Anonymous #1
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Report Thread starter 4 years ago
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Hi

I am currently in first year and have some time to work before clinical rotations in third year.
I have a job interview at the hospital for HCA coming up.

I want to work as a HCA because I feel as though this will give me exposure to working with patients and in a multidisciplinary team. It will allow me to build upon the communication skills learnt in the medical school but also understand the role of everyone in the hospital. Similarly I feel as though after having placements in the hospital that the skills I already have from previous jobs would really help the hospital out as I know how busy they are.


I'm not quite sure how to prepare for the interview
Any tips or questions I should prepare for.
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Marathi
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Depending on what kind of interview process it is there might be some variation.

My first HCA interview was part of a large intake for the trust. So there were many other interviewees, and there was one or two group tasks and discussions - but nothing anywhere as intense as what you would do for med school. Alternatively, it may just be an informal interview with usually 2 members of staff (my other 2 interviews were my future Ward Manager and Matron for that department).

In my experience nursing staff are overjoyed when med students, or future med students want to experience nursing and more hands on care. If you mention your motives as you have above I am sure you will have absolutely no problem in attaining a HCA post. The interviews are usually really relaxed, quite short, and the nurses are usually incredibly friendly and laid back. Don't worry about it!
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Anonymous #1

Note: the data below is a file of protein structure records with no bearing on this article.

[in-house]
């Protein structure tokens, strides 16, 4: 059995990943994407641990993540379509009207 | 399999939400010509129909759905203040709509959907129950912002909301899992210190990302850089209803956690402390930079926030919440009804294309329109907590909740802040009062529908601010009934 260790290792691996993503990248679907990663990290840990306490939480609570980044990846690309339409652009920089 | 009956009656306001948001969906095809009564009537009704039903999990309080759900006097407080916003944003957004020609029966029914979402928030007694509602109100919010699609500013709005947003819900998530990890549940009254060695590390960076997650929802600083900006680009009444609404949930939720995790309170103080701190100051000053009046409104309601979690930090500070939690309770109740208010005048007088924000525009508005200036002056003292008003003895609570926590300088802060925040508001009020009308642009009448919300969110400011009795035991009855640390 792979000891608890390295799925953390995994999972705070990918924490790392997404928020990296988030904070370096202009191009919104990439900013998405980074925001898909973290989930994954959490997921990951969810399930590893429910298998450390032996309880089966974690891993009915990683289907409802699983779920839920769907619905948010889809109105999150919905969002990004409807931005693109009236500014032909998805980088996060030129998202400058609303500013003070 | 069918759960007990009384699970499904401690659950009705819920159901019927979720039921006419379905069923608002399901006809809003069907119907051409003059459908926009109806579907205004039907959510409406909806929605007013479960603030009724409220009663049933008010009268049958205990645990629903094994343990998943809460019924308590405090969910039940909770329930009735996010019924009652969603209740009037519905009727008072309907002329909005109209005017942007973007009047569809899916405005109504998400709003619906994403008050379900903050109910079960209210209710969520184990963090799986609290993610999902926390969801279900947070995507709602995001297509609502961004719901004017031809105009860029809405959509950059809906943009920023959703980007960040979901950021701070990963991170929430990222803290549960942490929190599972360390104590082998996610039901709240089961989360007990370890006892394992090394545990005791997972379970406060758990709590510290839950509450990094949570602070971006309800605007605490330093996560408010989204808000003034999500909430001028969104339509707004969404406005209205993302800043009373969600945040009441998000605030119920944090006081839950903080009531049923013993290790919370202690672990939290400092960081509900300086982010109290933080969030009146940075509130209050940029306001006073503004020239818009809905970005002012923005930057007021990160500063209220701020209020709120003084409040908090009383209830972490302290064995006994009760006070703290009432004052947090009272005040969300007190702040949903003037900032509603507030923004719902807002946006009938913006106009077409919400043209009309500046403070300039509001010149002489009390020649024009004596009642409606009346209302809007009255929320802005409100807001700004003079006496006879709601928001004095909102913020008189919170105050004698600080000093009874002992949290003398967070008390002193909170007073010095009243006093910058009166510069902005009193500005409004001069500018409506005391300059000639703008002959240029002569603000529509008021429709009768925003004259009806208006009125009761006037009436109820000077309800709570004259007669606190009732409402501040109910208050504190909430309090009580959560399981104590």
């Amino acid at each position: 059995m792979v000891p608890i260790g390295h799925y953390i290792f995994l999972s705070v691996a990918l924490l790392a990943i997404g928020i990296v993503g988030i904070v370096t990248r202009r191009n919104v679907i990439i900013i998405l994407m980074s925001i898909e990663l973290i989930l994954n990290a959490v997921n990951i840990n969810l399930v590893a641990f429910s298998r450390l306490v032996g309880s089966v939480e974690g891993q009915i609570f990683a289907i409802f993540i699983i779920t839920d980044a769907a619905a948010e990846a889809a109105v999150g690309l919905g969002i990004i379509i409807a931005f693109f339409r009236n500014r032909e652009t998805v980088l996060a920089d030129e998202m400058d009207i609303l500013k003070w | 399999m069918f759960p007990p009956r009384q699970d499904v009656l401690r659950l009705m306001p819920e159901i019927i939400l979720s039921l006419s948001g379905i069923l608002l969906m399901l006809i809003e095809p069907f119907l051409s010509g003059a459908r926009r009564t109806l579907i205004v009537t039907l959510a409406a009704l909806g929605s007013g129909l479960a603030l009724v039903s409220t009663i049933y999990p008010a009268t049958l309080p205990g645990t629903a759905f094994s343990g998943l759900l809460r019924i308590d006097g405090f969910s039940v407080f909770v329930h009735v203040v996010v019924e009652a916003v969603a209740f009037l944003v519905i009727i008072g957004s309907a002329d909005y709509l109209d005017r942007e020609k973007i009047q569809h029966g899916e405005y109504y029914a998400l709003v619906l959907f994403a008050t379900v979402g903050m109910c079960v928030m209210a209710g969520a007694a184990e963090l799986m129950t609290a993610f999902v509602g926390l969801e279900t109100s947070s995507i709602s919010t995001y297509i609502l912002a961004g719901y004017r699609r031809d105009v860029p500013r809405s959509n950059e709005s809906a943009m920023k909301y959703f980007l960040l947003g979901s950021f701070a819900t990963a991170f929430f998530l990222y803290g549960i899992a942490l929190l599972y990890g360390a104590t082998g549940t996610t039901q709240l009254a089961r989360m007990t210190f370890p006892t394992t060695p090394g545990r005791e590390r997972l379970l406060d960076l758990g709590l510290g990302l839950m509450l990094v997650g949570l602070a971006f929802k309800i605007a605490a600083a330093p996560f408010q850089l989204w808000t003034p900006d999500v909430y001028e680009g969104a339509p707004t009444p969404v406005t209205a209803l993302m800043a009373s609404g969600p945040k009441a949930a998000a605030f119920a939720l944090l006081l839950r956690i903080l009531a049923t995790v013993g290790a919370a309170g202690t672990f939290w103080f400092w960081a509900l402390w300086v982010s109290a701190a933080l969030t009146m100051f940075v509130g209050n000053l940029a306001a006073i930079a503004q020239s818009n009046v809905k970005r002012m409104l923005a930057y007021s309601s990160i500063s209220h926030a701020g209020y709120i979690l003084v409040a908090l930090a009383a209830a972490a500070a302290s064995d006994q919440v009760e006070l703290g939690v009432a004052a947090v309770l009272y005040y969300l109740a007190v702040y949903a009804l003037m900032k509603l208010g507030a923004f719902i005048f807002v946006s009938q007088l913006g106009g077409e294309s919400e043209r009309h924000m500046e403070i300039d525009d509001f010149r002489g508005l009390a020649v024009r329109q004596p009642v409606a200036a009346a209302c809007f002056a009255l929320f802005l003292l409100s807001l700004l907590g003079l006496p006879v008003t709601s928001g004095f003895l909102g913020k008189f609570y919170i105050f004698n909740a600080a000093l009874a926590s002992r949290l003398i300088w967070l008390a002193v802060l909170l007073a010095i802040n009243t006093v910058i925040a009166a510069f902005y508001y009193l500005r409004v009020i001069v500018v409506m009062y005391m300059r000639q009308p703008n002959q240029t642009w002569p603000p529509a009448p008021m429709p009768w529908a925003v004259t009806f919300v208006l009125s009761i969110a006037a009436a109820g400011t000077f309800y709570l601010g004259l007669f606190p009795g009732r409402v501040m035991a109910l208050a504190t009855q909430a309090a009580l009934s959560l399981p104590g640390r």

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(Original post by Marathi)
Depending on what kind of interview process it is there might be some variation.

My first HCA interview was part of a large intake for the trust. So there were many other interviewees, and there was one or two group tasks and discussions - but nothing anywhere as intense as what you would do for med school. Alternatively, it may just be an informal interview with usually 2 members of staff (my other 2 interviews were my future Ward Manager and Matron for that department).

In my experience nursing staff are overjoyed when med students, or future med students want to experience nursing and more hands on care. If you mention your motives as you have above I am sure you will have absolutely no problem in attaining a HCA post. The interviews are usually really relaxed, quite short, and the nurses are usually incredibly friendly and laid back. Don't worry about it!
Aw that's lovely to hear.
The interview is with two staff member so I hope it laid back.
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nexttime
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So you're a first year med student?

If you're doing this for extra money or because you want to then that's fine go for it. Just... don't feel you need to do this, is all i wanted to say. You will learn all of those things in clinical years. Focusing on your current studies will probably be the best way to make yourself a better doctor, and getting prizes/getting involved in research will be the best way to improve a CV. Being understanding to nurses/other staff doesn't require years of penance in a HCA role alongside full time medical studies. It just requires you to be a nice person.

But like i say, if its just something you want to do then go for it.
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Es0phagus
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Med students are lower than staff on the rank scale in hospitals, you'll have plenty of time to gain an appreciation during clinical placements.
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MonteCristo
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(Original post by nexttime)
If you're doing this for extra money or because you want to then that's fine go for it. Just... don't feel you need to do this, is all i wanted to say.
Nexttime is right as usual. That said, if you do need a job for financial reasons, then work as a HCA probably isn't a bad choice. You should be able to pick up as many (or as few) shifts as you want on the bank and might find the hospital setting less odd/intimidating during your clinical years if you have already worked there as staff.

It is also useful to see how more senior staff (e.g. doctors and senior nurses) come across as interacting with, or simply ignoring, HCAs/cleaners/porters/etc.

I'd expect to be asked (1) how you will fit HCA shifts around your studies and (2) how you would separate the two roles (should you apply your developing clinical knowledge or not?)

I still get the occasional email asking me to work bank shifts as a theatre porter but haven't yet found time away from my day job as a trauma SpR to take up the opportunity...
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